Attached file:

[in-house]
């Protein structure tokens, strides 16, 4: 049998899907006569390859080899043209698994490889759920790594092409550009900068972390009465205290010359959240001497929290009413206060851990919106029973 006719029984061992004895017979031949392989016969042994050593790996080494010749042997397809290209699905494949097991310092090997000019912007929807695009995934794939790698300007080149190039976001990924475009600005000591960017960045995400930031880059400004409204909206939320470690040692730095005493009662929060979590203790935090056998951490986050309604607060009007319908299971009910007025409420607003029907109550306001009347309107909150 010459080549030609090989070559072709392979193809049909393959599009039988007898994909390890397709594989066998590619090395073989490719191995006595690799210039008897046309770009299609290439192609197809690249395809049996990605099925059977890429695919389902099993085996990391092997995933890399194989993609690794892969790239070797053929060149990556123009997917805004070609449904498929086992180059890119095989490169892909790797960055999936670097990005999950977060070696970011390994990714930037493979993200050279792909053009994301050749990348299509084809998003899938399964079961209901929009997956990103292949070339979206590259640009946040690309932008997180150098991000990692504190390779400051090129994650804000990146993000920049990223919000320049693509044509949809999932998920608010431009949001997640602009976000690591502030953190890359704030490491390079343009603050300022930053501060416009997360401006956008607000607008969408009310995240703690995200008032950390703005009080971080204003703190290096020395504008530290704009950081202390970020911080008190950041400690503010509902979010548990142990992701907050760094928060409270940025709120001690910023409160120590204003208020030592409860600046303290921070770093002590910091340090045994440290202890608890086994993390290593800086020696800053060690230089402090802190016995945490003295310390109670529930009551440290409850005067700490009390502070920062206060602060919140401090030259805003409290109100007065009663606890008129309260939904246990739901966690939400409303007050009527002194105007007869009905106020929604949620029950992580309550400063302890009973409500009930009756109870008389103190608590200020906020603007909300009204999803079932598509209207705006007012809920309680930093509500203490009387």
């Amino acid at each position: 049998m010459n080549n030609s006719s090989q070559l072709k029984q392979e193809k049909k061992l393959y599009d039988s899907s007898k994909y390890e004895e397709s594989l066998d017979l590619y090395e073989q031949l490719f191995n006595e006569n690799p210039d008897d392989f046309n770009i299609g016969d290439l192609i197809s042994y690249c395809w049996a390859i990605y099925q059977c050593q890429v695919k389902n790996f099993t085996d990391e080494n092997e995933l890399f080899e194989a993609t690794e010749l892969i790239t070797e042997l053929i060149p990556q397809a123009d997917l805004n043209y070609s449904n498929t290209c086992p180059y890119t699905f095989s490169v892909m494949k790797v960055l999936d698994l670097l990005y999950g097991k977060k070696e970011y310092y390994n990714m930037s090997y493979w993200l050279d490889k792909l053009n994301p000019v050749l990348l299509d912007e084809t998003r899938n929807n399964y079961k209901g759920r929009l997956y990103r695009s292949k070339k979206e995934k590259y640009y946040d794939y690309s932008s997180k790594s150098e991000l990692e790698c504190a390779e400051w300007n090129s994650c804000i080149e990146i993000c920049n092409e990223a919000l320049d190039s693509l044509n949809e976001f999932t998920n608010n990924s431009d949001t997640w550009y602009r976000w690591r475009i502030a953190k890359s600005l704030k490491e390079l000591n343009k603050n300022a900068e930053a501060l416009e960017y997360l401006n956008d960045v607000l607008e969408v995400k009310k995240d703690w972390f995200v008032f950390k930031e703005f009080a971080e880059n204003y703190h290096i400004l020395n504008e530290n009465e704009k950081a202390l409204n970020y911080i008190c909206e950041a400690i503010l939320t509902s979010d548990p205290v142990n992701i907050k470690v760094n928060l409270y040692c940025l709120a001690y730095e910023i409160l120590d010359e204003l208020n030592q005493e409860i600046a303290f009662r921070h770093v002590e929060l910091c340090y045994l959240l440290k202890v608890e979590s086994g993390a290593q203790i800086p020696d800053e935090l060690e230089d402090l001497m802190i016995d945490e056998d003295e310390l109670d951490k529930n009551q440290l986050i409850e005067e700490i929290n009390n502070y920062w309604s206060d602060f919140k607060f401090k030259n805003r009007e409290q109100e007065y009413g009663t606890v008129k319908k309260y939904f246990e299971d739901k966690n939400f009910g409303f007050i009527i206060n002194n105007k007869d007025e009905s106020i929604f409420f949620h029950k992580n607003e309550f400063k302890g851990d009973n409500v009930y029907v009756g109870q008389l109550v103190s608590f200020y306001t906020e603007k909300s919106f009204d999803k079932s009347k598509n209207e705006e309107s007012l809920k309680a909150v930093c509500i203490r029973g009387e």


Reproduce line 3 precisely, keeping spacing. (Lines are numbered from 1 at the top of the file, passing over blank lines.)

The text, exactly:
């Amino acid at each position: 049998m010459n080549n030609s006719s090989q070559l072709k029984q392979e193809k049909k061992l393959y599009d039988s899907s007898k994909y390890e004895e397709s594989l066998d017979l590619y090395e073989q031949l490719f191995n006595e006569n690799p210039d008897d392989f046309n770009i299609g016969d290439l192609i197809s042994y690249c395809w049996a390859i990605y099925q059977c050593q890429v695919k389902n790996f099993t085996d990391e080494n092997e995933l890399f080899e194989a993609t690794e010749l892969i790239t070797e042997l053929i060149p990556q397809a123009d997917l805004n043209y070609s449904n498929t290209c086992p180059y890119t699905f095989s490169v892909m494949k790797v960055l999936d698994l670097l990005y999950g097991k977060k070696e970011y310092y390994n990714m930037s090997y493979w993200l050279d490889k792909l053009n994301p000019v050749l990348l299509d912007e084809t998003r899938n929807n399964y079961k209901g759920r929009l997956y990103r695009s292949k070339k979206e995934k590259y640009y946040d794939y690309s932008s997180k790594s150098e991000l990692e790698c504190a390779e400051w300007n090129s994650c804000i080149e990146i993000c920049n092409e990223a919000l320049d190039s693509l044509n949809e976001f999932t998920n608010n990924s431009d949001t997640w550009y602009r976000w690591r475009i502030a953190k890359s600005l704030k490491e390079l000591n343009k603050n300022a900068e930053a501060l416009e960017y997360l401006n956008d960045v607000l607008e969408v995400k009310k995240d703690w972390f995200v008032f950390k930031e703005f009080a971080e880059n204003y703190h290096i400004l020395n504008e530290n009465e704009k950081a202390l409204n970020y911080i008190c909206e950041a400690i503010l939320t509902s979010d548990p205290v142990n992701i907050k470690v760094n928060l409270y040692c940025l709120a001690y730095e910023i409160l120590d010359e204003l208020n030592q005493e409860i600046a303290f009662r921070h770093v002590e929060l910091c340090y045994l959240l440290k202890v608890e979590s086994g993390a290593q203790i800086p020696d800053e935090l060690e230089d402090l001497m802190i016995d945490e056998d003295e310390l109670d951490k529930n009551q440290l986050i409850e005067e700490i929290n009390n502070y920062w309604s206060d602060f919140k607060f401090k030259n805003r009007e409290q109100e007065y009413g009663t606890v008129k319908k309260y939904f246990e299971d739901k966690n939400f009910g409303f007050i009527i206060n002194n105007k007869d007025e009905s106020i929604f409420f949620h029950k992580n607003e309550f400063k302890g851990d009973n409500v009930y029907v009756g109870q008389l109550v103190s608590f200020y306001t906020e603007k909300s919106f009204d999803k079932s009347k598509n209207e705006e309107s007012l809920k309680a909150v930093c509500i203490r029973g009387e």